Attention B2B Marketers: Access 30 Million IT Decision Makers with a Custom Lead Generation Program Click to Learn More!
Welcome Guest | Sign In
Content Marketing on ALL EC

Stealthy Assassin Series Hitman GO Makes a Luscious Board Game

By Chris Maxcer
Apr 23, 2014 6:46 AM PT

Stealthy Assassin Series Hitman GO Makes a Luscious Board Game

Hitman GO by Square Enix is an iOS app available in the iTunes App Store for US$4.99. I can safely say that I never would have imagined turning the Hitman video game series into a luscious dioramic board game for iOS. Lucky for us, that's what Square Enix did with last week's Hitman GO release.

Apple featured the game in the App Store, and for good reason: The graphical representation of the boards you play on is a visual feast, showing well-lit 3D-like cutaways of rooms, mansions, tennis courts, swimming pools and the like. You play as the cloned assassin, Agent 47, who is a plastic figurine able to move in straight lines one spot at time, just like you might move on a board game.

Your job? Snatch up briefcases, get out of locations alive, and sometimes, of course, take out a mark. The goal is stealth, of course, so you have to avoid being seen, which inevitably results in a quick board-game death: Your Agent 47 playing piece is knocked over or kicked off the board.

Inside Hitman GO

Hitman GO is essentially a puzzle game. The bad guys are either immobile sentries or mobile guards. The sentries stay put, which means you have to find ways around them -- or you have to sneak up and take them out. Often you can get through a level without being seen -- or you can do it with force.

Each level contains a couple of extra challenges, like getting to the exit in fewer than a certain number of moves, or getting through without killing anyone. Just because you make it through a level doesn't mean that you made it through in the simplest -- or most creative -- manner.

Along the way, you're able to hide in things like large potted plants, throw rocks to distract guards, use disguises, or jump through trap doors to move across a particular board. Progress far enough and you'll find sniper rifles and Agent 47's iconic Silverballers (a .45 stainless steel pistol).

Intriguing Puzzles

The core of Hitman GO is the puzzle on each level -- how to make the hit with the least amount of fuss -- or simply get out alive. As you play, you'll find yourself moving back and forth, staying out of a single-move line-of-sight, figuring out how guards move about the board.

In some situations, there will be a half-dozen or more guards and sentries, which presents dynamic puzzle challenges. Fortunately, the challenges can be figured out through hard-core smarts as well as through some trial and error. If you fail, the game reloads the level fairly quickly, letting you get right back into the action.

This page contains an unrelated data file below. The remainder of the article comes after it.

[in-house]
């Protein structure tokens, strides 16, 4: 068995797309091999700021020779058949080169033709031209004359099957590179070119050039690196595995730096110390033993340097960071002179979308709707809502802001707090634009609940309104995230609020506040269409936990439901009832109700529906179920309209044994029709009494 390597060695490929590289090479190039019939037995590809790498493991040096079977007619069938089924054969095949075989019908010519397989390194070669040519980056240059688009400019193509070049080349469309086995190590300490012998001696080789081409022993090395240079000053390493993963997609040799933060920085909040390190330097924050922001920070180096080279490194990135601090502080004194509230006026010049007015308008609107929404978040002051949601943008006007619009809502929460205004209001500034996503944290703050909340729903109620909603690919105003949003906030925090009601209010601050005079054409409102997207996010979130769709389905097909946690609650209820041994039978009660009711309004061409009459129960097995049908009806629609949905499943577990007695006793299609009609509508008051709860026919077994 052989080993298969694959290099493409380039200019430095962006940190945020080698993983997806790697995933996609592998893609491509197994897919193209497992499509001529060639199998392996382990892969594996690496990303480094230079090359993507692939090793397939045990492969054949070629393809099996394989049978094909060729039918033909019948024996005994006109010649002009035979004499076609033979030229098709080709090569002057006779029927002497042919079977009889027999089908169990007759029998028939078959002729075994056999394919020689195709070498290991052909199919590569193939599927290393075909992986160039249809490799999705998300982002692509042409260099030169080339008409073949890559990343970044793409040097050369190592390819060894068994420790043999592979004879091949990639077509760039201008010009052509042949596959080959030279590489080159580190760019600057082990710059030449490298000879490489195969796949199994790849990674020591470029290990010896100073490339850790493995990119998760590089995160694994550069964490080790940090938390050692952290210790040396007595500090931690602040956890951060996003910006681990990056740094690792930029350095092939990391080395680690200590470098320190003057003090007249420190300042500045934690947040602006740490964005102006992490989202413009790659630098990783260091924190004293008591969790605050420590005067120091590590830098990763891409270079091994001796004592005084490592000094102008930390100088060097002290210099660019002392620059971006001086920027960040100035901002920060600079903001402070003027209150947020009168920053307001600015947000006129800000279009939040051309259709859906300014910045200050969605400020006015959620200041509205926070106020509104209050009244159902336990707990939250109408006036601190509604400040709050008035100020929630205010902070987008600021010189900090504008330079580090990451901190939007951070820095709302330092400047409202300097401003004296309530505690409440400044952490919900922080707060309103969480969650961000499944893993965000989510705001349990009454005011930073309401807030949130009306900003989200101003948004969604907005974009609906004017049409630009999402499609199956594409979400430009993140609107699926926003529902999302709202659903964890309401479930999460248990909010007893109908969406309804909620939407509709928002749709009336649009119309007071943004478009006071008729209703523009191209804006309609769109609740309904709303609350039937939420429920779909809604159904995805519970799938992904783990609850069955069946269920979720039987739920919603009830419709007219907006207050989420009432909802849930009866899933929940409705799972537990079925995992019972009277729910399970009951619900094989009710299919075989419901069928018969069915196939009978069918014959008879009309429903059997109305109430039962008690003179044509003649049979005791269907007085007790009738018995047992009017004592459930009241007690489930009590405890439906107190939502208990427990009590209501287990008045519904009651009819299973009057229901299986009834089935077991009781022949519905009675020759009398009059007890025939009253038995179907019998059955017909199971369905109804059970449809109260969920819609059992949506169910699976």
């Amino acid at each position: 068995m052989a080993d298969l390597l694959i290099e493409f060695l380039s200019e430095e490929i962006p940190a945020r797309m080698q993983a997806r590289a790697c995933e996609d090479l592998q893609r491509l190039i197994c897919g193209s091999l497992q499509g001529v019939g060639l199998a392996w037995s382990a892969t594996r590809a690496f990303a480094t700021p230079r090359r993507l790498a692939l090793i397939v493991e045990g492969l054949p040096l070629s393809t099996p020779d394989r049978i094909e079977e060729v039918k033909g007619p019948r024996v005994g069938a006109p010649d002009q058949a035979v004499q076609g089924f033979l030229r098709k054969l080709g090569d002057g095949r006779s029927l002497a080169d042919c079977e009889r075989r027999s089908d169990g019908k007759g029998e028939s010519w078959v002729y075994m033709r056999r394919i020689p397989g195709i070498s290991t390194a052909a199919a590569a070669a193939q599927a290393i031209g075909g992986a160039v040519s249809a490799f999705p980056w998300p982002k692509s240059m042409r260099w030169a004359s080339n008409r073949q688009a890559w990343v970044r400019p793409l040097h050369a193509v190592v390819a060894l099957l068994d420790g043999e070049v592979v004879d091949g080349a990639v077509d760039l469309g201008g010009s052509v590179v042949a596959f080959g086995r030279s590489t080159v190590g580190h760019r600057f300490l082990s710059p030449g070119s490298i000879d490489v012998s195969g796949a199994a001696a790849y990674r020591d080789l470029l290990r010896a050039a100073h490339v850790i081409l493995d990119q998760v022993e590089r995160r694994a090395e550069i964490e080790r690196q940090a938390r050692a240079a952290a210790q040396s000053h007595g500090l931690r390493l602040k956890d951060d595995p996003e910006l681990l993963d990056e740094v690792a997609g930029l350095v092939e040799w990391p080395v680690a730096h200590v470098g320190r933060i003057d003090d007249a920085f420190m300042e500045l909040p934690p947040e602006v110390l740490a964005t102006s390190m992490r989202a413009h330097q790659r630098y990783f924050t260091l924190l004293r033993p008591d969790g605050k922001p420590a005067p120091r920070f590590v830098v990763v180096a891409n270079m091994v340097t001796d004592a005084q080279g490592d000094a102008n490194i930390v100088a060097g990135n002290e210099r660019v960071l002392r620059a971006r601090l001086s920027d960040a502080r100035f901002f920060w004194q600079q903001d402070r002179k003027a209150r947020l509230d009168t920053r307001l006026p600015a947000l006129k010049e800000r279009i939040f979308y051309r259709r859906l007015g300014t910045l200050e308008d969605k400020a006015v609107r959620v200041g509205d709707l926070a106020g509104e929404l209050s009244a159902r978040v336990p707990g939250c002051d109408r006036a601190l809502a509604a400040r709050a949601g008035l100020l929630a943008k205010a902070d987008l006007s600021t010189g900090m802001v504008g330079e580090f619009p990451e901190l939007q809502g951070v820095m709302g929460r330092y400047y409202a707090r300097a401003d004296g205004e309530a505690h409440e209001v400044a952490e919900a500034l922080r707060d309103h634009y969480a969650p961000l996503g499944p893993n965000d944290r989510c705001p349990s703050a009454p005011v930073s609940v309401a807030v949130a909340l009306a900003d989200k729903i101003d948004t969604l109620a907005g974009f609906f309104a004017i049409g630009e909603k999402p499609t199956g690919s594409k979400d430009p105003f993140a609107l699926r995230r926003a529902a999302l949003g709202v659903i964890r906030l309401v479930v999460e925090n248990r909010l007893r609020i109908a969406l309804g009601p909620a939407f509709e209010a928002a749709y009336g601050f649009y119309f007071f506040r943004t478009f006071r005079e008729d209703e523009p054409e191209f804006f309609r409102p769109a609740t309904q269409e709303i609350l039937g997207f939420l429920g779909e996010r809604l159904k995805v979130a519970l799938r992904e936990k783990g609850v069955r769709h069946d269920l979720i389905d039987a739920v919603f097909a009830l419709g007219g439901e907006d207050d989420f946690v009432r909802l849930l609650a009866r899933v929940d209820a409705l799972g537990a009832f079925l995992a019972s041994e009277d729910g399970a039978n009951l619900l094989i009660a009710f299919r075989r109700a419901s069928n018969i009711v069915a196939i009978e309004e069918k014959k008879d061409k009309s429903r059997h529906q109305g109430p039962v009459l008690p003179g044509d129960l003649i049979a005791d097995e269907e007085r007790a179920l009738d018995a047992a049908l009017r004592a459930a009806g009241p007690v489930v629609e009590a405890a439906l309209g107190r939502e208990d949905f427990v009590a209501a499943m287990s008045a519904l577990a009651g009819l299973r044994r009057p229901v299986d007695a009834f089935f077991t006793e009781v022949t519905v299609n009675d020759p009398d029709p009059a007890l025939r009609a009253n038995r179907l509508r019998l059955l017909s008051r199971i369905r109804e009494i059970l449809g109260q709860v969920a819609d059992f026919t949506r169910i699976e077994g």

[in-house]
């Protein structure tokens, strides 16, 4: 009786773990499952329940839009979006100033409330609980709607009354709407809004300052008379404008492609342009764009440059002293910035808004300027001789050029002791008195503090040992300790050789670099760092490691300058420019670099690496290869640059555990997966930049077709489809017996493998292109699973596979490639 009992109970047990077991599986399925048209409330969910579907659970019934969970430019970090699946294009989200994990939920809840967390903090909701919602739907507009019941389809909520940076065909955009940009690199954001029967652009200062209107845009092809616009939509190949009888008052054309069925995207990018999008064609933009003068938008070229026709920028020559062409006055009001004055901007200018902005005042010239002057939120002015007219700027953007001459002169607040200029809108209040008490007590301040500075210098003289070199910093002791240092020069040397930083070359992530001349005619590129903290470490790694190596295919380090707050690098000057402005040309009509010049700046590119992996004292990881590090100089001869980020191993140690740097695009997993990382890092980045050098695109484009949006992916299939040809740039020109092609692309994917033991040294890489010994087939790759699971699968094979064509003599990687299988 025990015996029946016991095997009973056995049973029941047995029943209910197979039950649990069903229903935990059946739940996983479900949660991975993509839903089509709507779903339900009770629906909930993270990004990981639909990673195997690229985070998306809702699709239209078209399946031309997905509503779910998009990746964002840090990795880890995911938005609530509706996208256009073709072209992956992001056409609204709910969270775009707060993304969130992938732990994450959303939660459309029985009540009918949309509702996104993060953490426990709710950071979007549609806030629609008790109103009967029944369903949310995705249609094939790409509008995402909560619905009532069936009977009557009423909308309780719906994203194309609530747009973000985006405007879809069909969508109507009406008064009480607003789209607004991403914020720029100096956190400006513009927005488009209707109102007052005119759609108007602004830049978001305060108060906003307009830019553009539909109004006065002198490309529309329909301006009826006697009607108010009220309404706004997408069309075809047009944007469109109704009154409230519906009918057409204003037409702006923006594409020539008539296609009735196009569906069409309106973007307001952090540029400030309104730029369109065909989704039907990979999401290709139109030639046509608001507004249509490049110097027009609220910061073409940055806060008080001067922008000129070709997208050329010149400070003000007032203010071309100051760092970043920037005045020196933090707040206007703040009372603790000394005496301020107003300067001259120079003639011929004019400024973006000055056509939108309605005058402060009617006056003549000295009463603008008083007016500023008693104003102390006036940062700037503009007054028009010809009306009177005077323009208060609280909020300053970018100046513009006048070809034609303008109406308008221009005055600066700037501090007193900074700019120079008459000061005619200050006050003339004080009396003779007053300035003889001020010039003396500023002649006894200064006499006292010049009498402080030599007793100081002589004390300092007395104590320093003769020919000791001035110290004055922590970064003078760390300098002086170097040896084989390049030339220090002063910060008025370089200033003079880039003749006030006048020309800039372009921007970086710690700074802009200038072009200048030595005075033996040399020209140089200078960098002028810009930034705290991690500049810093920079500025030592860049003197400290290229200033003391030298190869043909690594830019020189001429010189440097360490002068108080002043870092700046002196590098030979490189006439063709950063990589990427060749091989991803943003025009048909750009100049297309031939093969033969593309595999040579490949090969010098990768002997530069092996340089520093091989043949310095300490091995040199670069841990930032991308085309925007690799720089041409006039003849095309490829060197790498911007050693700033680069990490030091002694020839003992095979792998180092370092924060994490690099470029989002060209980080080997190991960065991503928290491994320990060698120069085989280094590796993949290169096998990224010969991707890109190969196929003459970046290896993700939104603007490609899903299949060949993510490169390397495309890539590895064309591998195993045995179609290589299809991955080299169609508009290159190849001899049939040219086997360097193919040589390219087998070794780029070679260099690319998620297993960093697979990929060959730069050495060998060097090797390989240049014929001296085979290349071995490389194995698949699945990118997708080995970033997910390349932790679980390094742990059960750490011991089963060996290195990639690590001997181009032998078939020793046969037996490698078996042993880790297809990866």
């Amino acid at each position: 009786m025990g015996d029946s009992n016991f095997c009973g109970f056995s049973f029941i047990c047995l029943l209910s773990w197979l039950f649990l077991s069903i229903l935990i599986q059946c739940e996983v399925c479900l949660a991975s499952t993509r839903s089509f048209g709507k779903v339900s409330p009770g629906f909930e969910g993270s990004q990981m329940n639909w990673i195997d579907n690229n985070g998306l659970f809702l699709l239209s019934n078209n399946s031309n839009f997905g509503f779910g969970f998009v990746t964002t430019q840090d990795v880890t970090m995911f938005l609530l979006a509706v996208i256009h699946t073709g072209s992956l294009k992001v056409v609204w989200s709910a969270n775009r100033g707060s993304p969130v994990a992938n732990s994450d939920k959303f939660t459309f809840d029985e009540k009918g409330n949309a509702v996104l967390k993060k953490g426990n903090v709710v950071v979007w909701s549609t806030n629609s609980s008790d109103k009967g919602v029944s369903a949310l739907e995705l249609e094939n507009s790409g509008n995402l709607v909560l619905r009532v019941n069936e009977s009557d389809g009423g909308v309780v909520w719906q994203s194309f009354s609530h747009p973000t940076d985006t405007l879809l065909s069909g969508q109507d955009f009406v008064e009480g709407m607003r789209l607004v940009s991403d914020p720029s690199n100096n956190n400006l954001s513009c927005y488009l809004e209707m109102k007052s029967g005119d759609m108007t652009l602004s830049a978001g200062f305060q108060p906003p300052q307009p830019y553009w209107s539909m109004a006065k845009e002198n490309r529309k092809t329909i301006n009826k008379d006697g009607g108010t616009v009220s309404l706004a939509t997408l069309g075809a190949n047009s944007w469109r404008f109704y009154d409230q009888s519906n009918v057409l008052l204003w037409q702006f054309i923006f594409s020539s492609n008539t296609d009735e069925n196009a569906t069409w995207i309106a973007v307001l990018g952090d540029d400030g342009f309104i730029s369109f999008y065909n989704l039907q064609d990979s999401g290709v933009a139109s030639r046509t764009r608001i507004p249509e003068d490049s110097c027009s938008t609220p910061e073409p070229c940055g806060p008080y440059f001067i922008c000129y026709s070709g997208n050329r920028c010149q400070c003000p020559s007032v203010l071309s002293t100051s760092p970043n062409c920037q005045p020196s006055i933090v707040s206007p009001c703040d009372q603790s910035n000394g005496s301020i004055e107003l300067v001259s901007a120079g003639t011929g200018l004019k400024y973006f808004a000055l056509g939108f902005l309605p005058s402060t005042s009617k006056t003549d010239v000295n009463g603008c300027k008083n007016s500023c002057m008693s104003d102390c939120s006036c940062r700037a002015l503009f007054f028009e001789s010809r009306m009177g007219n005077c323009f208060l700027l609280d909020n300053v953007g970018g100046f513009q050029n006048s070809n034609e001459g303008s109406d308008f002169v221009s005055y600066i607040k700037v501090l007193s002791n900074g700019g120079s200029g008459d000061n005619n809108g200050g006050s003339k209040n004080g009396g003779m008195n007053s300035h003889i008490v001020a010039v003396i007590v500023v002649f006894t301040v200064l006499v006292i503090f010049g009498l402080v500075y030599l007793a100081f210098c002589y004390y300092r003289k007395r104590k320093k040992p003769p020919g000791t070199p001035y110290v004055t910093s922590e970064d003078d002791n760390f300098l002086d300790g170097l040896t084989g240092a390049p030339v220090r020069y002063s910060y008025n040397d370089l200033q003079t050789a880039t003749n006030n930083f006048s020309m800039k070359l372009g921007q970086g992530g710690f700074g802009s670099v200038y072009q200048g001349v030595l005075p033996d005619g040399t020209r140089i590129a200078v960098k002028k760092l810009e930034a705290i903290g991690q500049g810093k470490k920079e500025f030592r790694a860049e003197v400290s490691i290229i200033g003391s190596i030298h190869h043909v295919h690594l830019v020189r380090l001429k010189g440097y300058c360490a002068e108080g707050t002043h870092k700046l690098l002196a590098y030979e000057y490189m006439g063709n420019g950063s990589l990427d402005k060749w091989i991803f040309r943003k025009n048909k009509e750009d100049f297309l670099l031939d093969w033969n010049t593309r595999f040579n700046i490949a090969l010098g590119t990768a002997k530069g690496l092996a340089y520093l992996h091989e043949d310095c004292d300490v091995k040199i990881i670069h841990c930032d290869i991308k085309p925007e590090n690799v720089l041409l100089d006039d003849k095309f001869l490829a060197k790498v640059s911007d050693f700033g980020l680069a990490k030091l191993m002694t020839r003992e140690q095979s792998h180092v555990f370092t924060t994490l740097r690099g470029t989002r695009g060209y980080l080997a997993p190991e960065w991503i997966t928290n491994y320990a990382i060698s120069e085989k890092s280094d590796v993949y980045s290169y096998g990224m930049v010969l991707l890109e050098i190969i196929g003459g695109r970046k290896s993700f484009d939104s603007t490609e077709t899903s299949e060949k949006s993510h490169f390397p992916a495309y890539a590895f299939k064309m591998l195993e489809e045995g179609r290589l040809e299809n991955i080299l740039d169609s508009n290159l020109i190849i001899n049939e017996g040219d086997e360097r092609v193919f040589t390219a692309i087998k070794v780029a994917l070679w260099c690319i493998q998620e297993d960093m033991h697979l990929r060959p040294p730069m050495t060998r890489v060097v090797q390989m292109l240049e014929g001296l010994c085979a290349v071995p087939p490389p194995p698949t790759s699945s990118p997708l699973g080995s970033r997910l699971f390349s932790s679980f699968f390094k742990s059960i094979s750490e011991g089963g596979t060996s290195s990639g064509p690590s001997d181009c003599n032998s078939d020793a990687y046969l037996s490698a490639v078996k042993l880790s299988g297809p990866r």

Satisfying? Definitely

Of course, if you really get stuck, especially as the puzzles get increasingly difficult, Hitman GO provides you with five hints, which you can use to walk you through a level. Use them up, and you can buy another 5 Hints Pack for $1.99 through an in-app purchase. Or you can unlock a chapter for $0.99. You can also pick up 25 hints for $12.99 or buy a complete walkthrough for $14.99.

The point? You can puzzle your way through most of the levels -- without needing some sort of special ninja speed moves, for example -- but if you get stuck, you can get in-game help for a reasonable price. Hitman GO does not seem to be created with the sole intent of breeding addiction that can be preyed upon through in-app purchases. Basically, even if you're a terrible hitman, you can complete this game for less than $20.

Last of all, the surprising Hitman GO game for iOS manages to evoke a subtle mood through fantastic sound effects, music, snappy retro board game play and fantastic lighting. Play it with headphones for the best effect, and if you don't want to get any sleep at night, play it in bed until your battery runs out.

TechNewsWorld columnist Chris Maxcer has been writing about the tech industry since the birth of the email newsletter, and he still remembers the clacking Mac keyboards from high school -- Apple's seed-planting strategy at work. While he enjoys elegant gear and sublime tech, there's something to be said for turning it all off -- or most of it -- to go outside. To catch him, take a "firstnamelastname" guess at You can also connect with him on Google+.

Facebook Twitter LinkedIn Google+ RSS
How do you feel about accidents that occur when self-driving vehicles are being tested?
Self-driving vehicles should be banned -- one death is one too many.
Autonomous vehicles could save thousands of lives -- the tests should continue.
Companies with bad safety records should have to stop testing.
Accidents happen -- we should investigate and learn from them.
The tests are pointless -- most people will never trust software and sensors.
Most injuries and fatalities in self-driving auto tests are due to human error.